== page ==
Dr. Aureal Theophilus Cross East Lansing, Michigan Born June 4, 1916, in Findlay, Ohio, with, as he often joked, "'theawfulist' middle name a person could have". On December 1, 2013, he joined Aleen, his beloved late wife of 65 years, and his Lord, Jesus Christ, in eternal life. It is difficult to encapsulate the activities, events, and adventures of his rich, full, energetic, and varied 97 years. His family is deeply thankful for the love and kindness his caregivers, friends, and church family showered upon him during the last few years of his and Mom's lives. Aureal was raised on a dairy farm near Waterloo, Iowa, and developed a...
Dr. Aureal Theophilus Cross
East Lansing, Michigan
Born June 4, 1916, in Findlay, Ohio, with, as he often joked, "'theawfulist' middle name a person could have". On December 1, 2013, he joined Aleen, his beloved late wife of 65 years, and his Lord, Jesus Christ, in eternal life. It is difficult to encapsulate the activities, events, and adventures of his rich, full, energetic, and varied 97 years. His family is deeply thankful for the love and kindness his caregivers, friends, and church family showered upon him during the last few years of his and Mom's lives.
Aureal was raised on a dairy farm near Waterloo, Iowa, and developed a work ethic and toughness that was second to none. He could be as prickly as a porcupine on the outside, but he was as soft as a toasted marshmallow on the inside. He went to Coe College in Cedar Rapids, Iowa, on a history and music scholarship, where he was also an accomplished "miler" in track and ran cross-country. Required to take a science course, he enrolled in a geology class-and the course of his life was set. After graduating in 1939, he moved on to the University of Cincinnati where he obtained an MS degree in botany and a dual PhD in Paleontology and Botany. Due to an arm injury caused by a fall from a horse as a child, he was not eligible for military service in WWII. Instead, he supported the war effort by teaching anatomy, genetics, and microscopic tissue analysis to medical school students and medics at the University of Notre Dame. During that time, while doing fieldwork in Pennsylvania, he contracted a severe case of pneumonia and landed in a Pittsburgh hospital where a cute, young nurse helped take care of him. Smitten, he sent flowers, asked her out for a date (she went!), and he and Aleen were married in 1945. After the war, he joined the faculty at the University of Cincinnati. In 1949, he accepted a position as Professor in the West Virginia University Geology Department, where he was also head of the Coal Division of the West Virginia Geologic and Economic Survey until 1956. After a five-year stint as Senior Research Supervisor of the Palynological Group at Amoco's Pan American Oil Corporation Research Center in Tulsa, Oklahoma, his desire to teach overcame the need to earn money. In 1961, the family relocated to East Lansing, where Dr. Cross was a Professor of Geology, Botany, Paleobotany and Palynology at Michigan State University until his retirement in 1986. He became a professor emeritus and continued doing research until his death. He was a consummate teacher and had over 30 graduate students who obtained their doctorate degrees through his demanding tutelage. He was active at and became a patriarch of First Presbyterian Church in Lansing where, among many other activities, he was on the session, taught adult and youth education, and led numerous mission trips, mostly to Native American reservations, lecturing and teaching the attendees as they traveled. He led and nurtured Boy Scouts, many of whom obtained Eagle rank. The extent of his professional research is legendary with over 150 published articles and books and countless lectures given at meetings of the various professional organizations to which he belonged. His massive fossil plant and fossil pollen collection, much of it collected from around the world with the assistance of his wife, family, and students, is now housed as the centerpiece of the Paleobotany Collection at The Chicago Field Museum of Natural History and is available for other scientists to study. He received many honors and awards from professional organizations for his teaching, research, and publications. He was devoted to his late wife and traveled the world with her, before becoming her primary caretaker in her last years.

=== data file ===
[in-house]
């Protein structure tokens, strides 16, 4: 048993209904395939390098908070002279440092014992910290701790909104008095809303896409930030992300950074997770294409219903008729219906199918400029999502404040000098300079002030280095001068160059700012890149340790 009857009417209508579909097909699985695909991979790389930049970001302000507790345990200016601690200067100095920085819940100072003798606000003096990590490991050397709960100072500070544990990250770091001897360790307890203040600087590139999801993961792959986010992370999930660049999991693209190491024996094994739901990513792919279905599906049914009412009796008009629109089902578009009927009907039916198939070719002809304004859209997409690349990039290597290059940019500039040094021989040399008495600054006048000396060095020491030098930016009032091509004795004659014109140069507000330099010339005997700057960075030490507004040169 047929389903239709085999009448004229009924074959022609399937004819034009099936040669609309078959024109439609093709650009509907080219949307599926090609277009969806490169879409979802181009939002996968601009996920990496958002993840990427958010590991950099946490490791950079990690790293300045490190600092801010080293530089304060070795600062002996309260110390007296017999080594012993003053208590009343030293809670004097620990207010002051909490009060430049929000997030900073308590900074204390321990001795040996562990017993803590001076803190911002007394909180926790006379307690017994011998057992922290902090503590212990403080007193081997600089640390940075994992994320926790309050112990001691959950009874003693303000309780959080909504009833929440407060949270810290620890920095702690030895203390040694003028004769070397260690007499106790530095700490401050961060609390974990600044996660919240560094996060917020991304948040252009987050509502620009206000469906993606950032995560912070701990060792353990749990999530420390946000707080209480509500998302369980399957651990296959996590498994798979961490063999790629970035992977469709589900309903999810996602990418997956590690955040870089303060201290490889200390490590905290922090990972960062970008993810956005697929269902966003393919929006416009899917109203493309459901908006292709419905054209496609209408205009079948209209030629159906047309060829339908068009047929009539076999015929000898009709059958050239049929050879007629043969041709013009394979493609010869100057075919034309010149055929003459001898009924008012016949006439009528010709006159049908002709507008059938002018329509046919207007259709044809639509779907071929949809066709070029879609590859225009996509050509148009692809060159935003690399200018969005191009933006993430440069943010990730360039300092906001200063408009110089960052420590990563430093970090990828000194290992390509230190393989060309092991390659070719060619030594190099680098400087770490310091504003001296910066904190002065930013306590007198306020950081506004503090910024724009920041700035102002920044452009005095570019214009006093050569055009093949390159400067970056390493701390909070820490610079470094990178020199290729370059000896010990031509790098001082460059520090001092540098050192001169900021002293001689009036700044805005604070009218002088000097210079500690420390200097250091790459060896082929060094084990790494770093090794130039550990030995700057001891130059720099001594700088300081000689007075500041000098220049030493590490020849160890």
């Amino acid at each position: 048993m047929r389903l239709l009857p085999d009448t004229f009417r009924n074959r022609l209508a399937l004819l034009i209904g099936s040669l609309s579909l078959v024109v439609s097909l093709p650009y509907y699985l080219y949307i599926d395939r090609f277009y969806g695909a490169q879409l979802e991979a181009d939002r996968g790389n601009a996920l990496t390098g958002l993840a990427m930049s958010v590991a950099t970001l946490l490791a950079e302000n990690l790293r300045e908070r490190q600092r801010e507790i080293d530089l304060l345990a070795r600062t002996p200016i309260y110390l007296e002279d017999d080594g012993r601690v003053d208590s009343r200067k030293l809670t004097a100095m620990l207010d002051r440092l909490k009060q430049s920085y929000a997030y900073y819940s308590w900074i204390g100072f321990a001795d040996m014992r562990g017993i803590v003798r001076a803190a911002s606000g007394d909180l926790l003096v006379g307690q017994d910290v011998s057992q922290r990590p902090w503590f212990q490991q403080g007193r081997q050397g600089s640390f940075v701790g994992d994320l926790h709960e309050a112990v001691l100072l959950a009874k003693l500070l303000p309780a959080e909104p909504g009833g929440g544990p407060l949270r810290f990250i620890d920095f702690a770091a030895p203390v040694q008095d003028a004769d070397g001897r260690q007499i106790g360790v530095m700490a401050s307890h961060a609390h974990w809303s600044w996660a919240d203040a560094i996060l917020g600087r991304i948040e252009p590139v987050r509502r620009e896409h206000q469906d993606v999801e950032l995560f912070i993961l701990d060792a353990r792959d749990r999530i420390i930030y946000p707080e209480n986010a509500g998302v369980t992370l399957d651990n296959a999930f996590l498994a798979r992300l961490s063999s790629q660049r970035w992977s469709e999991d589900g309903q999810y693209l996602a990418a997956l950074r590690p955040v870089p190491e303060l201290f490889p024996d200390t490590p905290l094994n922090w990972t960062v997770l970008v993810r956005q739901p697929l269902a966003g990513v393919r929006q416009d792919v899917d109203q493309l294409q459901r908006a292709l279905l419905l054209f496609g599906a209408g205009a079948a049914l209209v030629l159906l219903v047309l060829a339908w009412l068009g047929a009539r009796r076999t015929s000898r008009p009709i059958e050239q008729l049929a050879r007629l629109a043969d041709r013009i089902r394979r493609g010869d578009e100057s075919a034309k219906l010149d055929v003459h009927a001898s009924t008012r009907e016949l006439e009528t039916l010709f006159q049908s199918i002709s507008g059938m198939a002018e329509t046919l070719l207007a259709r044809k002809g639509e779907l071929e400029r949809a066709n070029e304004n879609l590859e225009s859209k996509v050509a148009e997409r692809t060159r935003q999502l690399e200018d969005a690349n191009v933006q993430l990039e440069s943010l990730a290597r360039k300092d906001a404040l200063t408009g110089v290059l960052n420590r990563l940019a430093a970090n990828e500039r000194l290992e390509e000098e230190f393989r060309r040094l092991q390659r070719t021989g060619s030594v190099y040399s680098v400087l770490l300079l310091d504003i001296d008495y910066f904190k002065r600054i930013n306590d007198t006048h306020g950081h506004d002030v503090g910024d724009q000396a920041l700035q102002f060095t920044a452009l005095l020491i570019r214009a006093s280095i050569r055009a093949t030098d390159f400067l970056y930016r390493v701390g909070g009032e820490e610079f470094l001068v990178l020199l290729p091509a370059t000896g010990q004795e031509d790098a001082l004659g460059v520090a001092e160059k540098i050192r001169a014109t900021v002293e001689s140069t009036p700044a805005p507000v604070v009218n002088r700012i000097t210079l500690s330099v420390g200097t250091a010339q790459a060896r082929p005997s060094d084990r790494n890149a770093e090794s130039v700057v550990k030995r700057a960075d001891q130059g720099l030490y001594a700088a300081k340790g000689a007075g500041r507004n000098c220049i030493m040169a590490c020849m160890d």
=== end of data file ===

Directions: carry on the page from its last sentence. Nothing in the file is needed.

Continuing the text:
He is survived by his sister, Avalonne; his children: Timothy (Margaret) of McMinnville, Oregon; Christina (Cliff) Collier of Austin, Texas; Jonathan (Nicolette) of Denver, Colorado; Cheryl (Richard) Bowman, of Bloomfield Hills, Michigan; Christopher (Nancy), also of Denver; fourteen grandchildren and four great-grandchildren. A memorial service will be planned for early summer, 2014. Contributions in his name can be made to The Chicago Field Museum Paleobotany Collection; the First Presbyterian Church, Lansing, Michigan; or to the Dr. Aureal T. Cross Fellowship in the Department of Geological Sciences within the College of Natural Sciences, Michigan State University.
The family is being served by Gorsline Runciman Funeral Homes, Lansing Chapel. Condolences and memories may be shared with the family at www.greastlansing.com